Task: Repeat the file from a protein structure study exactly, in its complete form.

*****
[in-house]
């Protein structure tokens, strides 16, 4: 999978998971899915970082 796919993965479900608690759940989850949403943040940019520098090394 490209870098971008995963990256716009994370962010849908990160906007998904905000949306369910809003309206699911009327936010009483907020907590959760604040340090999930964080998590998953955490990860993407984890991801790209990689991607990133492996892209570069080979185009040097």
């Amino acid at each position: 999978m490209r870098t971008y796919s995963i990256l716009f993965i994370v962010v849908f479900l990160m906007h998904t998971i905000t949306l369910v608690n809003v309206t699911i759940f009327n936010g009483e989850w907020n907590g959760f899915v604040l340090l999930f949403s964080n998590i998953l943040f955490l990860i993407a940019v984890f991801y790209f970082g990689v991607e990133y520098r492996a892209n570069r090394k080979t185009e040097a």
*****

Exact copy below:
[in-house]
């Protein structure tokens, strides 16, 4: 999978998971899915970082 796919993965479900608690759940989850949403943040940019520098090394 490209870098971008995963990256716009994370962010849908990160906007998904905000949306369910809003309206699911009327936010009483907020907590959760604040340090999930964080998590998953955490990860993407984890991801790209990689991607990133492996892209570069080979185009040097």
């Amino acid at each position: 999978m490209r870098t971008y796919s995963i990256l716009f993965i994370v962010v849908f479900l990160m906007h998904t998971i905000t949306l369910v608690n809003v309206t699911i759940f009327n936010g009483e989850w907020n907590g959760f899915v604040l340090l999930f949403s964080n998590i998953l943040f955490l990860i993407a940019v984890f991801y790209f970082g990689v991607e990133y520098r492996a892209n570069r090394k080979t185009e040097a």